BioWorld International Correspondent
LONDON - Oleic acid, the main component of olive oil, can directly reduce the expression of an oncogene that plays an important role in about a fifth of all breast cancers, a new study suggested.
The oncogene concerned, which encodes the protein Her-2/neu (also known as erbB-2), is the same one targeted by Genentech's monoclonal antibody treatment known as Herceptin (trastuzumab).
Remarkably, the study showed that when oleic acid was added to breast cancer cells at the same time as trastuzumab, the compounds acted synergistically to down-regulate expression of Her-2/neu and kill cancer cells.
Ramon Colomer, chief of medical oncology at the Institut Catala Oncologia in Girona, Spain, told BioWorld International: "The focus of our research is now going to be whether it is possible to improve the treatment of cancer patients by making dietary interventions. We want to know if a diet rich in olive oil can help make treatment with trastuzumab more effective, and whether it can delay the onset of resistance, which eventually develops in most patients."
The lead researcher on the study, Javier Menendez, assistant professor at the Northwestern University Feinberg School of Medicine in Chicago and a research scientist with the Evanston Northwestern Healthcare Research Institute, said: "Our findings underpin epidemiological studies that show that the Mediterranean diet has significant protective effects against cancer, heart disease and aging. To our knowledge, this is the first report that a dietary monounsaturated fatty acid previously suggested to be protective against breast cancer significantly down-regulates the expression of Her-2/neu."
Menendez and his colleagues reported the study in a paper in the Jan. 10, 2005, online edition of Annals of Oncology. The paper is titled "Oleic acid, the main monounsaturated fatty acid of olive oil, suppresses Her-2/neu (erbB-2) expression and synergistically enhances the growth inhibitory effects of trastuzumab (Herceptin) in breast cancer cells with Her-2/neu oncogene amplification."
The group now is planning to carry out a trial in women taking trastuzumab for breast cancer, to evaluate whether those eating a diet rich in olive oil survive longer than those who do not.
Trastuzumab was approved in 1998 and comprises monoclonal antibodies that bind to the Her-2/neu protein, which is overexpressed on the surface of cells in some breast cancers. Unfortunately, resistance to the therapy develops rapidly.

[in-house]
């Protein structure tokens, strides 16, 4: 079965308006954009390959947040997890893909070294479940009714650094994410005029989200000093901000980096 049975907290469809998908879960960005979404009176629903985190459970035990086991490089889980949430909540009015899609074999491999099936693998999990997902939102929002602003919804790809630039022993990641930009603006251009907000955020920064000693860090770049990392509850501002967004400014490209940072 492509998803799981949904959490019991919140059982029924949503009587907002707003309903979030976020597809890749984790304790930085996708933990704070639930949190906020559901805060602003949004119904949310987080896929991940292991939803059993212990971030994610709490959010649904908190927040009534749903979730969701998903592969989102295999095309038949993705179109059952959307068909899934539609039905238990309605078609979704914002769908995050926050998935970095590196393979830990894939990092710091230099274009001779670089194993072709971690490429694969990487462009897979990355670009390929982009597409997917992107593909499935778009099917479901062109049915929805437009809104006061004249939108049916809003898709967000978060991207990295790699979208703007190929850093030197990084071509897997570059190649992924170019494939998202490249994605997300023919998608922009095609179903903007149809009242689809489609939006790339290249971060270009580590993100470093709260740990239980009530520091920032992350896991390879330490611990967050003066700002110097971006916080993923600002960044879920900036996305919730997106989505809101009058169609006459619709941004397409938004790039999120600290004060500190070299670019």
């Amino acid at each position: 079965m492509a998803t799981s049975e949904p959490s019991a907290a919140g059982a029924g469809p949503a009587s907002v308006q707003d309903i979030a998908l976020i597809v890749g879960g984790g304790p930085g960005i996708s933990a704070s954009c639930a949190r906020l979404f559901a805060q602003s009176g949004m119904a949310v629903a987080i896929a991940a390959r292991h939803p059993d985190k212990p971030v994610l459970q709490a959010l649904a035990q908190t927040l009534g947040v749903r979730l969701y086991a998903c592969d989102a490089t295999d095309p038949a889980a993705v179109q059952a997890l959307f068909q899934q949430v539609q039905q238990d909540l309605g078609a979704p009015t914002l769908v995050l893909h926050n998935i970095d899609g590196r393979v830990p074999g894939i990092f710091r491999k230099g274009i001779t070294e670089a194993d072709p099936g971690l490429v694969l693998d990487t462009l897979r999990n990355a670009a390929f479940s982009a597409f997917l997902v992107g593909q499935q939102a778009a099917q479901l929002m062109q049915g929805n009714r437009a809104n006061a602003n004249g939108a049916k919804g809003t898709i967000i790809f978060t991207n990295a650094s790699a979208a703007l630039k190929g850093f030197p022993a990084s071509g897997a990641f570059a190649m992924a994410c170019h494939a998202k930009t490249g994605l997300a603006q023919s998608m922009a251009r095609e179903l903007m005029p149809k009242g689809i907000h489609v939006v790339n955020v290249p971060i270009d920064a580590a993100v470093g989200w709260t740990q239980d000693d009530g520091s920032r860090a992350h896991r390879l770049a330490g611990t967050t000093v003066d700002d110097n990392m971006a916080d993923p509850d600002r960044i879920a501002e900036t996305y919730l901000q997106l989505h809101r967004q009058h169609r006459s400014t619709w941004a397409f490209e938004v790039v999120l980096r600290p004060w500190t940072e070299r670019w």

Colomer and his colleagues have been investigating the effects of dietary fatty acids on the impact of chemotherapy on cancer cells for some years. In an earlier study, they found that gamma-linoleic acid, as well as oleic acid, enhanced the action of the breast cancer drug Taxol. Two years ago, they observed that oleic acid likewise seemed to enhance the anticancer action of trastuzumab. "But we did not want to publish until we were absolutely certain about this effect and could establish the molecular mechanisms responsible for it," Colomer said.
The latest study was designed to explore in more detail the mechanism by which oleic acid achieved that result. The researchers added oleic acid to breast cancer cells that were overexpressing Her-2/neu oncogene. They found that there was a "dramatic" reduction of up to 46 percent in the amount of Her-2/neu on the surface of the cells.
When oleic acid was added at the same time as trastuzumab, the amount of Her-2/neu present on the surface of the cells fell by as much as 70 percent.
Experiments showed that oleic acid interacted synergistically with trastuzumab to promote apoptosis in breast cancer cells that overexpressed the Her-2/neu oncogene.
Writing in Annals of Oncology, Menendez and his colleagues reported that preliminary results strongly suggested that oleic acid represses transcription of Her-2/neu by up-regulating PEA3, a DNA-binding protein that previously has been shown to inhibit tumorigenesis promoted by Her-2/neu, by down-regulating the promoter of Her-2/neu.
They concluded: "Although caution must be applied when extrapolating in vitro results into clinical practice, these findings together present the concept that a higher level of oleic acid in breast tissue could provide an effective means of influencing the outcome of Her-2/neu-overexpressing breast cancer, a subset of breast carcinoma with poor prognosis. This previously unrecognized property of oleic acid will help us to understand the molecular mechanisms by which individual fatty acids such as oleic acid may regulate the malignant behavior of breast cancer cells."